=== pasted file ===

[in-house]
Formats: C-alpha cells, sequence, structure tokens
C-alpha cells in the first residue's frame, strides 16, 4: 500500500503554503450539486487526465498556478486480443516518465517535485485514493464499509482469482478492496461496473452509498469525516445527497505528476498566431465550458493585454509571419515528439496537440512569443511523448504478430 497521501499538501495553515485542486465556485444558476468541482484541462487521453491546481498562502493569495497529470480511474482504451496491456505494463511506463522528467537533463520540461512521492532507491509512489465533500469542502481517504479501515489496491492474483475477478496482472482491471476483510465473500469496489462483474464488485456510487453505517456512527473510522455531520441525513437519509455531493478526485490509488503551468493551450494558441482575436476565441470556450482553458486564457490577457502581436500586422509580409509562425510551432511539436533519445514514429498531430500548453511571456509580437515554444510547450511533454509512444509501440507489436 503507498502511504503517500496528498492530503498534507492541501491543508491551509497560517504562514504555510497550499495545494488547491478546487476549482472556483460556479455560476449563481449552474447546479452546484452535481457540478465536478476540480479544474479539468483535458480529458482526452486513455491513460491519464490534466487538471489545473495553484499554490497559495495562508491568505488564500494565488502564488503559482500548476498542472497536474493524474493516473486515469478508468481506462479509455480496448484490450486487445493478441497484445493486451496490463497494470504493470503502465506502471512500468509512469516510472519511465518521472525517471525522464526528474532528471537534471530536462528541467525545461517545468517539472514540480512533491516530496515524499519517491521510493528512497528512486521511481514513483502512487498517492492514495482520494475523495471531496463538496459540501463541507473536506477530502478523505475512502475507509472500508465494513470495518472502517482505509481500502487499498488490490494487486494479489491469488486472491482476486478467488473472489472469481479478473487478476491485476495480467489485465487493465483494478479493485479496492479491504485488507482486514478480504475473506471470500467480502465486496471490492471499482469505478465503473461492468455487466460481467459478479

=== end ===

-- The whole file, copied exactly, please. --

[in-house]
Formats: C-alpha cells, sequence, structure tokens
C-alpha cells in the first residue's frame, strides 16, 4: 500500500503554503450539486487526465498556478486480443516518465517535485485514493464499509482469482478492496461496473452509498469525516445527497505528476498566431465550458493585454509571419515528439496537440512569443511523448504478430 497521501499538501495553515485542486465556485444558476468541482484541462487521453491546481498562502493569495497529470480511474482504451496491456505494463511506463522528467537533463520540461512521492532507491509512489465533500469542502481517504479501515489496491492474483475477478496482472482491471476483510465473500469496489462483474464488485456510487453505517456512527473510522455531520441525513437519509455531493478526485490509488503551468493551450494558441482575436476565441470556450482553458486564457490577457502581436500586422509580409509562425510551432511539436533519445514514429498531430500548453511571456509580437515554444510547450511533454509512444509501440507489436 503507498502511504503517500496528498492530503498534507492541501491543508491551509497560517504562514504555510497550499495545494488547491478546487476549482472556483460556479455560476449563481449552474447546479452546484452535481457540478465536478476540480479544474479539468483535458480529458482526452486513455491513460491519464490534466487538471489545473495553484499554490497559495495562508491568505488564500494565488502564488503559482500548476498542472497536474493524474493516473486515469478508468481506462479509455480496448484490450486487445493478441497484445493486451496490463497494470504493470503502465506502471512500468509512469516510472519511465518521472525517471525522464526528474532528471537534471530536462528541467525545461517545468517539472514540480512533491516530496515524499519517491521510493528512497528512486521511481514513483502512487498517492492514495482520494475523495471531496463538496459540501463541507473536506477530502478523505475512502475507509472500508465494513470495518472502517482505509481500502487499498488490490494487486494479489491469488486472491482476486478467488473472489472469481479478473487478476491485476495480467489485465487493465483494478479493485479496492479491504485488507482486514478480504475473506471470500467480502465486496471490492471499482469505478465503473461492468455487466460481467459478479